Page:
The annual charge for properties valued between £1 and £2 million for the 2015/16 year will be £7,000 and for properties over £500,000, will be £3,500 for 2016/17.
In 2015/16 any ATED returns and payments required for properties valued between £1 and £2 million will have a special rule which extends the filing deadline to 1 October 2015 and the payment deadline to 31 October 2015. This is the only time this rule will be available. In 2016/17 where an ATED return is required for a property valued over £500,000, the normal 30 April 2016 will apply.
So by now you may be panicking that you will have to pay a substantial ATED liability over to HM Revenue & Customs. However, depending on the circumstances that mean the property is held by a non natural person, there are a number of reliefs available which can reduce an ATED liability to zero.
Please be aware that where the reliefs are applicable, an ATED return must still be completed and the relief claimed on the return. You are currently required to claim the relief on an ATED return on an annual basis.
Reliefs are available for:
There are also some situations where there are total exemptions from the tax. The most common of these is for charitable companies where the use of the dwelling is for charitable purposes. In these circumstances a return may not be required to be filed but if you think that this is the case seek professional advice to make sure.
As well as the expansion to the scope of ATED following the Budget, there are some other potential future changes. HM Revenue & Customs have recently issued a consultation document in relation to reducing the administrative burden of completing ATED returns following the increase in the number of properties affected by ATED after the 2014 Finance Bill.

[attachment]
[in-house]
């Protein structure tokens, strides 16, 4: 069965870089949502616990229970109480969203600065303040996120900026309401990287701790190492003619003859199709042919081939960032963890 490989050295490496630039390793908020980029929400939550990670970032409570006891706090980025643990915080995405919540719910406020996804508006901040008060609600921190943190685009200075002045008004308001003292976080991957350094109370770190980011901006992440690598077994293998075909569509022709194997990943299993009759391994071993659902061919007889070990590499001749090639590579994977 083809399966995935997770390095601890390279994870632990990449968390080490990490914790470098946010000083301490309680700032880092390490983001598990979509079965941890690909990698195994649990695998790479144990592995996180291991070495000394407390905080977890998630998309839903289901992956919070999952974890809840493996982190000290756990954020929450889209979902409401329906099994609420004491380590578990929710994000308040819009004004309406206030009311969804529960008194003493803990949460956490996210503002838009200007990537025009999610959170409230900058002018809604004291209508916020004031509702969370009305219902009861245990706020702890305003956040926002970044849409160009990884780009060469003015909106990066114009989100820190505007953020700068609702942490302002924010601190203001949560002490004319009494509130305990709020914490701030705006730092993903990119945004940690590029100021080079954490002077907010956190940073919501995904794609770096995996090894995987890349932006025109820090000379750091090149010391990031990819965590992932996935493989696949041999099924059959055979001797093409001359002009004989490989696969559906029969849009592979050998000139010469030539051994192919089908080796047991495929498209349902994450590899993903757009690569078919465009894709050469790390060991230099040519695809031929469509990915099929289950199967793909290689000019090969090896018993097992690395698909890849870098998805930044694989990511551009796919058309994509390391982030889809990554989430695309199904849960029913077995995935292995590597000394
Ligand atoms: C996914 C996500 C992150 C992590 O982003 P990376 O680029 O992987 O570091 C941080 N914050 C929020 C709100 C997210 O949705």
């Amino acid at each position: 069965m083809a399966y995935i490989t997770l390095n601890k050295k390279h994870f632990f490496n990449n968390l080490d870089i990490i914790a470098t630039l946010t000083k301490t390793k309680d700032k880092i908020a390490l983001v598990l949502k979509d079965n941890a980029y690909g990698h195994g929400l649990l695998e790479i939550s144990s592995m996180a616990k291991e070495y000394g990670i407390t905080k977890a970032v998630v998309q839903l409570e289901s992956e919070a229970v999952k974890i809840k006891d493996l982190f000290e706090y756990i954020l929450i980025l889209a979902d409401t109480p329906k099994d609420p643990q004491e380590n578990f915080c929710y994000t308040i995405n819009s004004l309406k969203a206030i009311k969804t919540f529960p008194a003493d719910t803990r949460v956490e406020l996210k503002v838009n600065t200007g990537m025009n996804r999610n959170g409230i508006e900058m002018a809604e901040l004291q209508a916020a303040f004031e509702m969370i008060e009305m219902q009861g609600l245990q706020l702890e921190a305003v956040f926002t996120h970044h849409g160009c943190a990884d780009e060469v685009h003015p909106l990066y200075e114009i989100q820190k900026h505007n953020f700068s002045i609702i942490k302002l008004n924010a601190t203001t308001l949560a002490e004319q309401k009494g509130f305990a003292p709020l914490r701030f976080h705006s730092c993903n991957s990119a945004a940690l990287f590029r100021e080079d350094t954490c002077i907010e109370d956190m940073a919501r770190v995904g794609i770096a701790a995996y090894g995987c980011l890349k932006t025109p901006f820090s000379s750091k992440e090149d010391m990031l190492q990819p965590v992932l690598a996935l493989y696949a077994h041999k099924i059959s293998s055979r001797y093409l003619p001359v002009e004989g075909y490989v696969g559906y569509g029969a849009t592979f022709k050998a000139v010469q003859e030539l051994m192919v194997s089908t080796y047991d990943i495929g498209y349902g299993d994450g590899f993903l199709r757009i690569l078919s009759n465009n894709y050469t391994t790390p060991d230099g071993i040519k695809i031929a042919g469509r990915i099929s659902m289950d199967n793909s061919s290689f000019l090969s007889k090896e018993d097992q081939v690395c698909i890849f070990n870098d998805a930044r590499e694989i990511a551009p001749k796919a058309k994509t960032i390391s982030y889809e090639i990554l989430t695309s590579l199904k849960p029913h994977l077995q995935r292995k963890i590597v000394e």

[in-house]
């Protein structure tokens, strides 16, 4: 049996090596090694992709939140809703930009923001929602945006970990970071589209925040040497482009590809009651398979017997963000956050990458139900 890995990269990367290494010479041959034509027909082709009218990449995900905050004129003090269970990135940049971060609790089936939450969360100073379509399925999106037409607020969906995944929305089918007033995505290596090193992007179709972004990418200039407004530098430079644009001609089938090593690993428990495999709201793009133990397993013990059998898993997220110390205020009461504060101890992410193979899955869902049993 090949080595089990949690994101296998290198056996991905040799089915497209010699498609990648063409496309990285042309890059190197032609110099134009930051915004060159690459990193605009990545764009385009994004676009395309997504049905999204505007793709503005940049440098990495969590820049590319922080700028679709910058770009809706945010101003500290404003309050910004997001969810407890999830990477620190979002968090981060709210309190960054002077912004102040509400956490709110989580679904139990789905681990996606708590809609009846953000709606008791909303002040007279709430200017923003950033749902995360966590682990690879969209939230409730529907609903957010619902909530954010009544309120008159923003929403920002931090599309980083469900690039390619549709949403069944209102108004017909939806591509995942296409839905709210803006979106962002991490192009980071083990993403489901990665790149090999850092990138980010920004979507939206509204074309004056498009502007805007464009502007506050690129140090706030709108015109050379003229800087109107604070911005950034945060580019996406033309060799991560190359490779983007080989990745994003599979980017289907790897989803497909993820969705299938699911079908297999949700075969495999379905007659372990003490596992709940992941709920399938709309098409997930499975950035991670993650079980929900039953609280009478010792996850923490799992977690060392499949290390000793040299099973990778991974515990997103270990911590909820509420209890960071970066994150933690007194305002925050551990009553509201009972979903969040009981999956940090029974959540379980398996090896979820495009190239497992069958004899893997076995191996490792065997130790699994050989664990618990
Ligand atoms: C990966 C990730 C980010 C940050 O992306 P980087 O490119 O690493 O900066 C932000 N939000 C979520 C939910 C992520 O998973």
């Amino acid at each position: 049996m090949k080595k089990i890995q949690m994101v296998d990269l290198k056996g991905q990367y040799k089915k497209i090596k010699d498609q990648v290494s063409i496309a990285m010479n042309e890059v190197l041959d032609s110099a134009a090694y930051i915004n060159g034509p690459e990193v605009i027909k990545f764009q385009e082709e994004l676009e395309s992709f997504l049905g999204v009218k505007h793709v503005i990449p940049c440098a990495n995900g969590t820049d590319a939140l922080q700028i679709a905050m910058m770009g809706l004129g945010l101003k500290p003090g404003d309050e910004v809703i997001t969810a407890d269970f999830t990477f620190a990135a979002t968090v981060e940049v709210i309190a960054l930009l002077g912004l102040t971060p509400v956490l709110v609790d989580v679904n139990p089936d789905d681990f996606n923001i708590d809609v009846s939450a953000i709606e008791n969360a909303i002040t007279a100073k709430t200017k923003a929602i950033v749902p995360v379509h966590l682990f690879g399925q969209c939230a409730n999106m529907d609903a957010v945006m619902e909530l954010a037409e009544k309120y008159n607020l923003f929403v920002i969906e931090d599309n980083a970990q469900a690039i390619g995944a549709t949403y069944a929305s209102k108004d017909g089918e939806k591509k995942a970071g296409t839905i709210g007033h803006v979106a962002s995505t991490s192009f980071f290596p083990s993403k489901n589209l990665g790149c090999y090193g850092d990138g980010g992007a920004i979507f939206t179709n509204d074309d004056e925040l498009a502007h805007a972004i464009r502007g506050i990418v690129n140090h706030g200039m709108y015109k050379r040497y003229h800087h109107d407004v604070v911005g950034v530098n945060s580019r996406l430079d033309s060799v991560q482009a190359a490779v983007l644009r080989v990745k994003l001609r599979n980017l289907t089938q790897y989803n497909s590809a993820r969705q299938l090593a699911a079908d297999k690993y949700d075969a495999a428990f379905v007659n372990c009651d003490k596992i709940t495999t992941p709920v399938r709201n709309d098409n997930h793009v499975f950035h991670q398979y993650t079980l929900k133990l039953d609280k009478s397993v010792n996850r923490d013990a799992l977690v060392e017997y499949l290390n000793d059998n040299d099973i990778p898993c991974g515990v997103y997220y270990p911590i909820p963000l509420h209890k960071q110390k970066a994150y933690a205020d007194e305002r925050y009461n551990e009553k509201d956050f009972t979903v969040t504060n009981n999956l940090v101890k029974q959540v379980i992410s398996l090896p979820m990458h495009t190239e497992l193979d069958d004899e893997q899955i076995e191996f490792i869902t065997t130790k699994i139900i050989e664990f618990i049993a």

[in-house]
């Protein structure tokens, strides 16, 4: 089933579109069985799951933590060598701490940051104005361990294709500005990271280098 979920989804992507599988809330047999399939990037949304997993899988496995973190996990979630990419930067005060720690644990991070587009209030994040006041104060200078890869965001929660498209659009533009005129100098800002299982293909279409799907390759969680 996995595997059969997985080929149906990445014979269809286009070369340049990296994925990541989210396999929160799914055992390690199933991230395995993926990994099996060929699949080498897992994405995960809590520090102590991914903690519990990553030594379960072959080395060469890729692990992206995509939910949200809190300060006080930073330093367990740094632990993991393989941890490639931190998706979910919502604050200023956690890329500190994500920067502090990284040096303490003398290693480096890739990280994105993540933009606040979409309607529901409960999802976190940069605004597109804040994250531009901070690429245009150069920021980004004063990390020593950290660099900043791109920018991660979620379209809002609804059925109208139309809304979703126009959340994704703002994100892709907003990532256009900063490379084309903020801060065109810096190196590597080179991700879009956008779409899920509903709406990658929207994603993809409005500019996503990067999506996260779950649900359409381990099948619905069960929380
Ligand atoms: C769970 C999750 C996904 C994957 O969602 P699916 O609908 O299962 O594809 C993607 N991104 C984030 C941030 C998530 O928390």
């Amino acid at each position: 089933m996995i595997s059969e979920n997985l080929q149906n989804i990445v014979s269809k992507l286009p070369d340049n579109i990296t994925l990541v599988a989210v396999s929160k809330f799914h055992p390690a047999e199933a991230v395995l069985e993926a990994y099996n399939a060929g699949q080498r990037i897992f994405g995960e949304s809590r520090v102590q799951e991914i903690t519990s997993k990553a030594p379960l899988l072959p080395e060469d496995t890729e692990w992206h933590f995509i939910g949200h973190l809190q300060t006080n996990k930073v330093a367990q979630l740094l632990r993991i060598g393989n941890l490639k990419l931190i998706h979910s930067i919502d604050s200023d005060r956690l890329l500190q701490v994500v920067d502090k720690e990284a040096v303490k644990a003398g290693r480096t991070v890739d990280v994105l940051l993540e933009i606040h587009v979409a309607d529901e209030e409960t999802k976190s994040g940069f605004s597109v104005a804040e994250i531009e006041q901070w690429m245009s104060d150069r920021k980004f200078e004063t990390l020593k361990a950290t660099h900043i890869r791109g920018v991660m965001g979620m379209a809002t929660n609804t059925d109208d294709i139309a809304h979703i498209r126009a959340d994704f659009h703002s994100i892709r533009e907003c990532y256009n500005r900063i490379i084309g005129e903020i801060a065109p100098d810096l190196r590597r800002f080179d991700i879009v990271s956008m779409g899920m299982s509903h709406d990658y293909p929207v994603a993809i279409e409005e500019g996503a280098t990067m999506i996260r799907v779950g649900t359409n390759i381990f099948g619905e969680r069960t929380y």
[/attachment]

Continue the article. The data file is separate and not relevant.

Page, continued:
HM Revenue and Customs have asked for feedback on two options to reduce the administrative requirements of ATED and this consultation closes on 16 September 2014. Following the consultation, the responses will be reviewed and further changes could be made to the ATED legislation.
The first option that is being considered is only applicable to those with several properties that fall within the ATED legislation. It looks to at introducing a single return for all the properties to be submitted by the normal due date and also an additional supplementary return that would be submitted post year end to allow for the inclusion of any additional properties acquired in the period or adjustment for any properties disposed of. This would be instead of having to file a return for each property where there is a relief available to reduce the ATED liability to nil. It is unlikely that this will affect many people but would seem a logical step.
The second option suggested by HM Revenue & Customs would allow those entitled to claim a relief that reduced their ATED liability to nil to apply for exempt status from filing returns. This status would then be reviewed at a set interval by HMRC. This would seem to be a logical step provided the process of applying for exempt status was not onerous itself and would reduce the burden of completing returns once exempt status was received.
If you are concerned about any property that you currently own through a non natural person, or would like to discuss the affect of the ATED legislation on a future purchase you may make, please do not hesitate to contact us.
Kerryl Steel, Tax Consultant